Sunday, August 9, 2009
Exchanging Currency in the Philippines
The question that I get asked by those who are on the way to the Philippines and those who have just arrived in the Philippines is where is the best place to exchange dollars for Pesos?
The number of Pesos that you can get for your dollars varies widely and it is worth your while not to be in a hurry to exchange any quantity of your dollars to pesos until you bear some of these suggestions in mind.
Most banks in the major cities in the Philippines would be more than happy to take your dollars for Pesos, but you may not like the exchange rate, which are generally a few pesos lower than the exchange rate that you will receive at an accredited foreign currency kiosk located in one of the malls.
M. Lhuillier Pawn Shops which are quasi-financial institutions all over the Philippines. If, you find yourself a bit of a distance from any major city, there is a good chance that you can probably find a M. Lhuillier Pawn Shop within a short travel distance.
The exchange rates at M. Lhuillier Pawn Shops aren’t that fantastic and are maybe a few pesos better than the Western Unions located in the Philippines, but it may be your only choices, depending where you are in the Philippines, when you need to do an exchange.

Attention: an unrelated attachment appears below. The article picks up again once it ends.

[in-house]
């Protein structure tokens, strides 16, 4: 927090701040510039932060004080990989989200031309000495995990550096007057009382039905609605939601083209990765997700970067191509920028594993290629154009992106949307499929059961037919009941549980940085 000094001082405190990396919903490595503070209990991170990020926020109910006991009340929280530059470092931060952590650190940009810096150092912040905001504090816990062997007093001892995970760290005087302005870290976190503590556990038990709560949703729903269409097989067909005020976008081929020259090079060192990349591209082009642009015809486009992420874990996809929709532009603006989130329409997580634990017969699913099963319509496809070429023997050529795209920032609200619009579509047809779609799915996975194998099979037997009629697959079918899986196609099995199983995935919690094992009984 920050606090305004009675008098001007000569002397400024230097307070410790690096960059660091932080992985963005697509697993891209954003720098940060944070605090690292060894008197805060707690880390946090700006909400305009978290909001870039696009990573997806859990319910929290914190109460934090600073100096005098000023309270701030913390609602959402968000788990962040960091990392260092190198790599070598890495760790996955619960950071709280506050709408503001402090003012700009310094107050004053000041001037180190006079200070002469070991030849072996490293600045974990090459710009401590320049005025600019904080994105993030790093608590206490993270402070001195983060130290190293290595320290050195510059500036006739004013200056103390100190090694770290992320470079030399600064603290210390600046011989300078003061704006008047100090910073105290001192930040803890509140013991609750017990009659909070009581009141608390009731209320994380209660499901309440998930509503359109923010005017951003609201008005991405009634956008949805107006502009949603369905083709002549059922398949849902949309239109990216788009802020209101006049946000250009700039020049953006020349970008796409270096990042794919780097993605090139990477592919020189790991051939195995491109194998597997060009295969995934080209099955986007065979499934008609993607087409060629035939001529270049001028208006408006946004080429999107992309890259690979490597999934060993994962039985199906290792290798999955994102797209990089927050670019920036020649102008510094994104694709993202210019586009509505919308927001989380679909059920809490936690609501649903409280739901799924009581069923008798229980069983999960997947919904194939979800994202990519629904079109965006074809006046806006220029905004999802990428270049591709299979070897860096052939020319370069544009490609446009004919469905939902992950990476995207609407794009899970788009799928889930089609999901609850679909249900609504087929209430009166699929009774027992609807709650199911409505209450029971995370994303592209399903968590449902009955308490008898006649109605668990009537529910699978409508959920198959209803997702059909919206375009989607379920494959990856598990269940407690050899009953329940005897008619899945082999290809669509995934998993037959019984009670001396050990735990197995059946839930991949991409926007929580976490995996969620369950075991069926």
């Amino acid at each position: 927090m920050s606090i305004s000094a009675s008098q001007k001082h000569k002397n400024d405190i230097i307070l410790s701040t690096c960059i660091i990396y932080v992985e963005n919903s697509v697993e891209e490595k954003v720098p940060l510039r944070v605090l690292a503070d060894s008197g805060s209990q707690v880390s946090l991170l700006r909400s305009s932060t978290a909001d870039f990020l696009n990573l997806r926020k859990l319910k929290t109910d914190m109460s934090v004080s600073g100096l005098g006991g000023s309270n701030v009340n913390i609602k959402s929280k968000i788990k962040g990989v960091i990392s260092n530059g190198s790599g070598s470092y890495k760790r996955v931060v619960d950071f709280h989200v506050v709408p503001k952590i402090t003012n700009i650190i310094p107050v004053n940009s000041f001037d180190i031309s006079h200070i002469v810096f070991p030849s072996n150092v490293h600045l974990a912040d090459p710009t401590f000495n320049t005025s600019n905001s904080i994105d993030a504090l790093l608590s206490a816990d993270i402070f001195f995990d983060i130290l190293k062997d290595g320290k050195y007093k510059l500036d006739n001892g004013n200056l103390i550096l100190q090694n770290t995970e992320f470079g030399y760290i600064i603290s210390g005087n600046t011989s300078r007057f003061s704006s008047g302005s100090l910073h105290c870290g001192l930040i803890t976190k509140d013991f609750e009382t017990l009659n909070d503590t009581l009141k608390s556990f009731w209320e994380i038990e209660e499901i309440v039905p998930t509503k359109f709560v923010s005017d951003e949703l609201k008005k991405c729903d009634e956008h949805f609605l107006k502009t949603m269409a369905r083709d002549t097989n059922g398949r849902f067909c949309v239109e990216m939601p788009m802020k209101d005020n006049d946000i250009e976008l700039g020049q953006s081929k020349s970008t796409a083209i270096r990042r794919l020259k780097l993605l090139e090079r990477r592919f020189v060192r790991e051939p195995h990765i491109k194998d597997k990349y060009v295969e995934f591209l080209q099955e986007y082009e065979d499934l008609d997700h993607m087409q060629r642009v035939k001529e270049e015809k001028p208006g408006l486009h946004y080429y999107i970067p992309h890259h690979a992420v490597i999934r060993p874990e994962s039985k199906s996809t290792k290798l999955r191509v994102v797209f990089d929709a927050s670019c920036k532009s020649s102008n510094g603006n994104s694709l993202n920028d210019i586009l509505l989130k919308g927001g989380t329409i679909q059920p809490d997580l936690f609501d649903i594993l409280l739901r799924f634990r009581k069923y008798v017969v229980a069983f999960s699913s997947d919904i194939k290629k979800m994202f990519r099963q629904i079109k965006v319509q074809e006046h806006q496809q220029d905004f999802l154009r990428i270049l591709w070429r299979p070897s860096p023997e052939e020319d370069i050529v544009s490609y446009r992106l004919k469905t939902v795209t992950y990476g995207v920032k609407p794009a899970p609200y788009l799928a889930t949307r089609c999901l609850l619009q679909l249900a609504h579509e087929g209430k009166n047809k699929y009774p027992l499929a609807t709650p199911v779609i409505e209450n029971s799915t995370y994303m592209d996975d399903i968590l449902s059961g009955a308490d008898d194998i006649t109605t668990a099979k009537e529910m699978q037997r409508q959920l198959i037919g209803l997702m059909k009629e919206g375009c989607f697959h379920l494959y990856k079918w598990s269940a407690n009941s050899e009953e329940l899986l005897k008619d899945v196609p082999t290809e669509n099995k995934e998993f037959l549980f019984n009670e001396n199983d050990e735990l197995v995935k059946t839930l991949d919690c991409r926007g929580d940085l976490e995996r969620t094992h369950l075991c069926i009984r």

For those who are relatively new or in-country for the first time, I generally tell them to go to accredited foreign currency desks within the shopping malls, such as Ayala Malls, SM Malls, Gasiano Malls or the Robinson Malls, the Greenhills Mall, to name a few.
Wherever you find a rather large population of Westerners, you will find more than a few folks looking to seek their reward, and you have to be aware that some of them make their living off of cheating foreigners out of their money, so heads up!
As a general rule, you will get better exchange rates if you are exchanging $100 bills than you would if you were doing $20, $10 or $5 bills.
Always count your money at the counter, sheltering what you received as best as you can in front of you—no matter, the urgency of the exchange teller asking you to step aside in order to take the next person behind you.
Once you leave the teller window and there is a problem with the amount and you step back up to the teller, be advised that even though you are in the Philippines, you are still in Asia and the concept of saving face applies, so don’t get into a personal and loud confrontation. You may not like the outcome.
Try to limit the number of times that you have to exchange dollars to pesos, because no matter what the exchange rate is, you are going to lose money over time, due to the foreign exchange service fees.
If, you are going to be in the Philippines for more than six months at a time, it probably would be a better deal to set up a dollar and/or pesos account with one of the banks in the Philippines. You’ll need an address and the appropriate visa from the immigration for this, but you’ll benefit in the long-term.